What is copyright infringement?
Copyright infringement is the act of exercising, without permission or legal authority, one or more of the exclusive rights granted to the copyright owner under section 106 of the Copyright Act (Title 17 of the United States Code). These rights include the right to reproduce or distribute a copyrighted work. In the file-sharing context, downloading or uploading substantial parts of a copyrighted work without authority constitutes an infringement. (Provided by US Dept. of Education)
Examples of Copyright Infringement:
- Copying a movie digitally or to DVD to distribute or share with others
- Downloading music from illegal sites
- Ripping a CD and then making copies for friends or sharing the music via e-mail or over the network
- Joining a file sharing network with the aim of illegally downloading and sharing music, movies, games and other media
- Using applications such as AIM, Google Chat, Windows Live etc. to share digital music, movies and other media.
Penalties for violation of federal copyright laws?
- Institutional Penalties for Copyright Infringement
When the university discovers or receives a report of instances of copyright infringement the responsible party is reported to Student Affairs and subject to university sanctions.
- Civil and Criminal Penalties for Violation of Federal Copyright Laws (provided by the U.S. Department of Education)
Penalties for copyright infringement include civil and criminal penalties. In general, anyone found liable for civil copyright infringement may be ordered to pay either actual damages or "statutory" damages affixed at not less than $750 and not more than $30,000 per work infringed. For "willful" infringement, a court may award up to $150,000 per work infringed. A court can, in its discretion, also assess costs and attorneys' fees. For details, see Title 17, United States Code, Sections 504, 505.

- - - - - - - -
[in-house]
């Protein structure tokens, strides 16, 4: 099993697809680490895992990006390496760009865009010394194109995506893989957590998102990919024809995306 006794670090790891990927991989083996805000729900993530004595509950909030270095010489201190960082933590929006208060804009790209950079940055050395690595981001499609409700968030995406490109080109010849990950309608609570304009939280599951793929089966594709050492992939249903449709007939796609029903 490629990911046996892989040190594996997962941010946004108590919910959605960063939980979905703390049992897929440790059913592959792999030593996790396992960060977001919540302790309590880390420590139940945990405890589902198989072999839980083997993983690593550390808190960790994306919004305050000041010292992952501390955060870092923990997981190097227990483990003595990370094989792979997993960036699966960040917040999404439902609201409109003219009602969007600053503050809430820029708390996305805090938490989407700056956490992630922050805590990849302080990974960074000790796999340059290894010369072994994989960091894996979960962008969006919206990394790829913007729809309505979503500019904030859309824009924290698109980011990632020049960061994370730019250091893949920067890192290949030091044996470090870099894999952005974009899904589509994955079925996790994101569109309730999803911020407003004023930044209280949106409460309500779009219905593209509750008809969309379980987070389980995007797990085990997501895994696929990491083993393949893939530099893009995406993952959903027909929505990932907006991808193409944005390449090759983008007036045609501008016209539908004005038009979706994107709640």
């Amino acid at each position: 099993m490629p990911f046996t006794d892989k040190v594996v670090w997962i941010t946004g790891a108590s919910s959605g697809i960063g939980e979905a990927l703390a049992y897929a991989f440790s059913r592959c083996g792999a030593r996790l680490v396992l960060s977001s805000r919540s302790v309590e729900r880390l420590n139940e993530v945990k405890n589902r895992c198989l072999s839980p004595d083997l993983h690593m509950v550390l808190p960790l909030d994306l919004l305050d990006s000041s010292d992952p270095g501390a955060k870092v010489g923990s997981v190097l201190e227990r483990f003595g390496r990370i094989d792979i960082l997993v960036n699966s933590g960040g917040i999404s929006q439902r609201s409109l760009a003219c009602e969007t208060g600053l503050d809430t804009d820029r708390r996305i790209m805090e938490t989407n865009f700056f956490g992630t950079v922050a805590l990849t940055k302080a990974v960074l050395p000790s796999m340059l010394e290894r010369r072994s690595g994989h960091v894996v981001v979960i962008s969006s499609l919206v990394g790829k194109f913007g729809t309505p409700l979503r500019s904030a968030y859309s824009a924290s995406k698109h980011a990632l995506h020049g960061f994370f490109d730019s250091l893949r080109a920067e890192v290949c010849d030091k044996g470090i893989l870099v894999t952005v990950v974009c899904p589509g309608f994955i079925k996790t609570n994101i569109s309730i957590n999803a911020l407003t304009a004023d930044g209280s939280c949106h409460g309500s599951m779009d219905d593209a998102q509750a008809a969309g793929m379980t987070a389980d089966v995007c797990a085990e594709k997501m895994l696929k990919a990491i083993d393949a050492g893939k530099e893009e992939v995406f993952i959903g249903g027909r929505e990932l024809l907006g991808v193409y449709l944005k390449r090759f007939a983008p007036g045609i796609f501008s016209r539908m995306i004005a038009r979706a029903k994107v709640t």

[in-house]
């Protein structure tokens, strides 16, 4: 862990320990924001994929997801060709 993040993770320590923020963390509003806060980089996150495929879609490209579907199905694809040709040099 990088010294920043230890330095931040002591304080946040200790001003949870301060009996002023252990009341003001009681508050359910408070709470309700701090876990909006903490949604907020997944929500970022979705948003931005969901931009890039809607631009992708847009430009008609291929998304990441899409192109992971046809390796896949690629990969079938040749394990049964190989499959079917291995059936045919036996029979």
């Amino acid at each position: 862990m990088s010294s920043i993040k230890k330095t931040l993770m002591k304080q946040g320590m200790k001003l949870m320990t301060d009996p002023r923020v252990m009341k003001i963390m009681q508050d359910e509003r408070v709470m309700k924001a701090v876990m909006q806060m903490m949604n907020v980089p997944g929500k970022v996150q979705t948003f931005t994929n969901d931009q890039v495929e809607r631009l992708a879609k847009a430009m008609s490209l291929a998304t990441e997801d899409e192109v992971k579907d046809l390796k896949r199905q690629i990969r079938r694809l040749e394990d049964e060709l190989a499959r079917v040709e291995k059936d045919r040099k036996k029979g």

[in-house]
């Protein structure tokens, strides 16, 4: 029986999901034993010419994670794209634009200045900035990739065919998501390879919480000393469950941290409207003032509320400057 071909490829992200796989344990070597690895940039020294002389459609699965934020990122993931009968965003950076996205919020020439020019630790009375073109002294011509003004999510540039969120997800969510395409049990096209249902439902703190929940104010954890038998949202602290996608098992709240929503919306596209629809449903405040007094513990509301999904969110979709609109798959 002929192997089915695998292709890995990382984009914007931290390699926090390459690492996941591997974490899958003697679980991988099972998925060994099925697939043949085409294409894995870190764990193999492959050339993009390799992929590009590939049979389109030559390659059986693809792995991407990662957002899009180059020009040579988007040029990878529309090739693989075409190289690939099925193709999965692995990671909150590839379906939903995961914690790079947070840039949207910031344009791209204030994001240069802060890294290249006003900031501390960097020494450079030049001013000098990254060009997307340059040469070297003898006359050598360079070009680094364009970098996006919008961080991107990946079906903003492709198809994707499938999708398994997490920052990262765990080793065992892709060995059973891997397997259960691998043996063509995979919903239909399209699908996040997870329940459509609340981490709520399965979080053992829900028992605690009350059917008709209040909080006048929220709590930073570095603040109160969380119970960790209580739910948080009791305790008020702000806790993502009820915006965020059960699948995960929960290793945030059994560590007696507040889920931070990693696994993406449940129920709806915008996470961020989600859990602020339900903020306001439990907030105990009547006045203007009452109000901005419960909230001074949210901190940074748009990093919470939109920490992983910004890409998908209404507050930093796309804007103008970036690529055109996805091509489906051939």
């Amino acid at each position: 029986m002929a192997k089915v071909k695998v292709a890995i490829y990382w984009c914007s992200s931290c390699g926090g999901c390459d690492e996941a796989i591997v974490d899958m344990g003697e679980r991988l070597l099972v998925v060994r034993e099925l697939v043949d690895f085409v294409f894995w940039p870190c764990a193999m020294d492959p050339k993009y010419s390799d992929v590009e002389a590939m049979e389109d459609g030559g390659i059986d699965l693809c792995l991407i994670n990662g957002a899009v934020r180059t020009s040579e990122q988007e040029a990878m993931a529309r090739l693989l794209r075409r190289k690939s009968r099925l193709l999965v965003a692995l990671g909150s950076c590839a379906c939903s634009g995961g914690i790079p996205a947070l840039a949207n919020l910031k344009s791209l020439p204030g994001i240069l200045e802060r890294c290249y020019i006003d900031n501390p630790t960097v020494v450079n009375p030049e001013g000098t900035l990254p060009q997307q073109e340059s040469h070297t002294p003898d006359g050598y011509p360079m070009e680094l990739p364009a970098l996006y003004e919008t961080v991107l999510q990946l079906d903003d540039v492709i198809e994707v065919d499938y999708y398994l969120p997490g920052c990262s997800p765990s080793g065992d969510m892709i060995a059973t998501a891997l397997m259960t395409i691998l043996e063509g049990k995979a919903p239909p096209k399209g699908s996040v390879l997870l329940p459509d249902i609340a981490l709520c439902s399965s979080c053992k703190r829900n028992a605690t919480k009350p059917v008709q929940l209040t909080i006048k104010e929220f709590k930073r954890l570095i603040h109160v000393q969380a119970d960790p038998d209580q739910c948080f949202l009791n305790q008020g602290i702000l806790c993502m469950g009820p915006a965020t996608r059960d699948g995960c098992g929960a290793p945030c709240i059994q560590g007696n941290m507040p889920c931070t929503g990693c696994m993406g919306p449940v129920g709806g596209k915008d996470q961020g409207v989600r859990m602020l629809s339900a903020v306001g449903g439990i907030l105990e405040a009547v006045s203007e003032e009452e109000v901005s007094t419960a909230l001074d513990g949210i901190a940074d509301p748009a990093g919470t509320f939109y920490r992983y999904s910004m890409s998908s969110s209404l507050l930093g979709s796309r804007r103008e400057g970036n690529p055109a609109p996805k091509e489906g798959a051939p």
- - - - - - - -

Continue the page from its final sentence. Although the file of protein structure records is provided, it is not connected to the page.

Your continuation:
Willful copyright infringement can also result in criminal penalties, including imprisonment of up to five years and fines of up to $250,000 per offense.
For more information, please see the Web site of the U.S. Copyright Office at www.copyright.gov, especially their FAQ's at www.copyright.gov/help/faq.
How is Seton Hall Helping to Reduce Instances of Copyright Infringement?
Seton Hall has acquired network systems and tools aimed at reducing instances of copyright infringement that occur within the Seton Hall network. Our network administrators are using these tools to manage the flow of network traffic into, out of, and within the university network. The network has also been configured to block traffic from the most common protocols used for illegal peer-to-peer traffic.
Legal Places to Obtain Music, Movies and More
There are lots of ways for you to obtain music, movies, television shows, games and more. Visit the sites below to find legal sources for acquiring these types of media.
Movies and TV